Wellness through yoga-inspired nutrition

Wellness through yoga-inspired nutrition

Living Flow blog about yoga inspired nutrition and image by joanie-simon-353427-unsplash

The yogi way: Applying yoga principles to the way we eat

If you’ve ever practiced yoga, you’ve already experienced its power to create peace, balance and wellness. Now imagine taking your yoga practice with you into the rest of your day and applying the yoga principles to the way you eat.

How do you want to feel?

The Ayurvedic tradition recognises three underlying qualities (gunas) that are present in everyone and everything. While we have all of these qualities inside of us at any given time, one usually dominates. When we can identify the states governed by the gunas, it’s easier to make a conscious choice about the way we want to feel.

Rajas is the state of activity, restlessness, alertness. Rajas drives change. This is where a lot of action happens quickly, but this state is not sustainable in the long run.

Tamas is the state of lethargy, inertia, distracted mind.

Sattva is the state of balance, harmony, creative expression, purity. This is how we aim to feel during and after our yoga practice. Most of us would love to stay predominantly in this state.

Choose the food that makes you feel good

The food we eat has a direct impact on the way we feel.

Rajasic diet includes spicy food, tea, coffee, sugar, salt, chocolate. While these foods give us a boost of energy and propel us into action, they also put the body and the mind into a state of increased stress. The Rajasic diet keeps us active for a short time, but is quickly followed by a low.

Tamastic diet includes meat, eggs, onion, oily, processed or reheated food, artificial additives and preservatives. Tamasic food makes you feel heavy and sleepy. Alcohol, tobacco and drugs also have a tamasic effect.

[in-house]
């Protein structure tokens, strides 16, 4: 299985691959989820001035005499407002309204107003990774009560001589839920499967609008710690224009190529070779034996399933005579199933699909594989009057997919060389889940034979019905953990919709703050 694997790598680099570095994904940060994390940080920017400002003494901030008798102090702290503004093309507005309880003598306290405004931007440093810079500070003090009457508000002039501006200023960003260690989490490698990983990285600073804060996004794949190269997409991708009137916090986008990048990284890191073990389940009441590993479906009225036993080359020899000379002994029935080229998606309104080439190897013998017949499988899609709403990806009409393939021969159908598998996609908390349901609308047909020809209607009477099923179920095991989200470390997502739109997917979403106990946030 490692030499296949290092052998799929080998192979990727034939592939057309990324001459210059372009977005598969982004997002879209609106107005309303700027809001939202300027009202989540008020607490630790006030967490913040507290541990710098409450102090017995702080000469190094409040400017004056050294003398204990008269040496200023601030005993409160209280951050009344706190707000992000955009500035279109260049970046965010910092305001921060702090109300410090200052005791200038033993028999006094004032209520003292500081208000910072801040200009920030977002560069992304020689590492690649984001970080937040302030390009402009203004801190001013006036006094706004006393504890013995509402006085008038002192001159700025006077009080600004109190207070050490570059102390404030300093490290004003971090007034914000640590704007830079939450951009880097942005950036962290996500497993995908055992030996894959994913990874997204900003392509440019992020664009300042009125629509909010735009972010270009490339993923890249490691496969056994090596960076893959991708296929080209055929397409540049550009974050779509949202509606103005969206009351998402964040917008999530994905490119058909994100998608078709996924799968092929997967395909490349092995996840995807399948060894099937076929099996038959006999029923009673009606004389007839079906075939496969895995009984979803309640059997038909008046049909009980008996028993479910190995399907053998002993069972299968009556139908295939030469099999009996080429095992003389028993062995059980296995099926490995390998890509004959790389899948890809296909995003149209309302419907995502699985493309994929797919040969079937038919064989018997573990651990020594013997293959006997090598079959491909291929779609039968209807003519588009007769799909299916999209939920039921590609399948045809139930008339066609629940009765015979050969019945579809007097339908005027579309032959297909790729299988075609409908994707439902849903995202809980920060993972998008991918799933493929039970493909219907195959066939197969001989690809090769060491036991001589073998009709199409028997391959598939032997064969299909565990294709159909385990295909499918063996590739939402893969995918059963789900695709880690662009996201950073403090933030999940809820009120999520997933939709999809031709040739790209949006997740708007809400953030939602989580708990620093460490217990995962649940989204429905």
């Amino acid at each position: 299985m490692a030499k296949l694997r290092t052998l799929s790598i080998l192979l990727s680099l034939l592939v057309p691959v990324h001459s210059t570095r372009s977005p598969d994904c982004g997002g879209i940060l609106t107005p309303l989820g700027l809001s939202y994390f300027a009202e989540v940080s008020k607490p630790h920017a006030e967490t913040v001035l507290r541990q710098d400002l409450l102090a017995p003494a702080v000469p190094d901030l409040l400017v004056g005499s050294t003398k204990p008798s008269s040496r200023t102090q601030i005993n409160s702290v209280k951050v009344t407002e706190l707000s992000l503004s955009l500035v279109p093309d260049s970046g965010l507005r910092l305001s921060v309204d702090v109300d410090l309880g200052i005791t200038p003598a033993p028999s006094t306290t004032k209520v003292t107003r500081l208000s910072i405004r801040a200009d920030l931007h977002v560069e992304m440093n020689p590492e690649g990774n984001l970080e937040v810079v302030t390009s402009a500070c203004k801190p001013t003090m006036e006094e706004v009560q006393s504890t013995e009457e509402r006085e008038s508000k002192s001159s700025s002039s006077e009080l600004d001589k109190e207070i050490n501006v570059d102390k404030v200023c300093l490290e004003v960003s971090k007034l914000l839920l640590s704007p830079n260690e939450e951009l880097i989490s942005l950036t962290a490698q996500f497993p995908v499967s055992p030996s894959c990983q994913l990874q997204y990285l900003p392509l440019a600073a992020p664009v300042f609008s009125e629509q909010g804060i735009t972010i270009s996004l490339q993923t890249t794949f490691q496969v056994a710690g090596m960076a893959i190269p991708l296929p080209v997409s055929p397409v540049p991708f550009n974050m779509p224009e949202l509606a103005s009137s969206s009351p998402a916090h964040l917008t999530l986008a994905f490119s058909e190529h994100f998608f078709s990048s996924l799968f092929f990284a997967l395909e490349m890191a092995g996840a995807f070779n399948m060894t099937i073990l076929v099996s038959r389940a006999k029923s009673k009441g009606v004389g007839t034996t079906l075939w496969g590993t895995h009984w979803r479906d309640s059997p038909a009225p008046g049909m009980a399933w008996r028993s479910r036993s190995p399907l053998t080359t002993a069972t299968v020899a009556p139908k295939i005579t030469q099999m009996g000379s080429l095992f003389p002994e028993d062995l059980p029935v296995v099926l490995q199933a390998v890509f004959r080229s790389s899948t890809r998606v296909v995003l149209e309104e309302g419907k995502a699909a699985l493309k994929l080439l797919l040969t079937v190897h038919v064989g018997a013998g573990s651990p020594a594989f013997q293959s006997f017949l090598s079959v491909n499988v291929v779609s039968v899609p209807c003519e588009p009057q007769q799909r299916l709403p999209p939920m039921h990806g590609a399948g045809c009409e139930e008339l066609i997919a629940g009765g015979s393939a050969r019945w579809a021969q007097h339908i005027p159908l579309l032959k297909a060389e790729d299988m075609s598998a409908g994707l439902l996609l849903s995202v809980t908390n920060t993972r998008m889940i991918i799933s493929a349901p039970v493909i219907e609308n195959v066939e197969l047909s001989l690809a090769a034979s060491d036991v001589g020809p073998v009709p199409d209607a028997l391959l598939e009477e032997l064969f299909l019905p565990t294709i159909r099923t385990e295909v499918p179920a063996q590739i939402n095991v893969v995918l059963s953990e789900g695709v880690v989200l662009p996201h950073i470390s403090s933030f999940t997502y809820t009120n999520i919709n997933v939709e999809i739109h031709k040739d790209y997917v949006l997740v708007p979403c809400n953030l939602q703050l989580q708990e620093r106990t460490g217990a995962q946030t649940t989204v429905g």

Sattvic diet is light and nourishing, and includes fresh fruit, vegetables, grains, nuts, seeds, sprouts, beans, rice, milk and honey. Sattvic food makes us feel energised, happy and balanced.

Prepare food with love

The emotional state of the person preparing the meal influences the quality of the food. Dr. Masaru Emoto’s experiments with water show that words and thoughts have a powerful effect on the structure of the water crystals; and our bodies, as well as our food, contain a high percentage of water.  It makes sense that food cooked with love would be more nourishing and uplifting. Plus, scientists have confirmed that it tastes better.

Listen to your body

The above description of the three food groups gives you an idea of how food can affect the way you feel, but it doesn’t suggest that you should only ever eat Sattvic food to be healthy, happy and successful. Choosing your food is no different from your yoga practice. It doesn’t matter what anyone else chooses, you are a different person with your unique needs. It doesn’t matter what you chose five years ago or yesterday, you have changed since then and your needs have changed. What’s most important is that you listen to your body and make a decision based on what’s right for you in this moment.

If you feel out of touch with your body, you can start rebuilding your relationship with food by keeping a diary. Note what you eat and how it makes you feel. Use the above list as a guide, but also experiment with other food you love to eat. Eventually, you will notice how your body reacts to different types of food, and you will be able to choose confidently every time.

Spring is almost around the corner and is often a time the body craves a change in diet or detox to uplift from any winter sluggishness. If you’re looking to feel and be inspired this Spring, read about Living Flow’s Balanced You Challenge and start thinking how you can create a sense of wellness through yoga-inspired nutrition.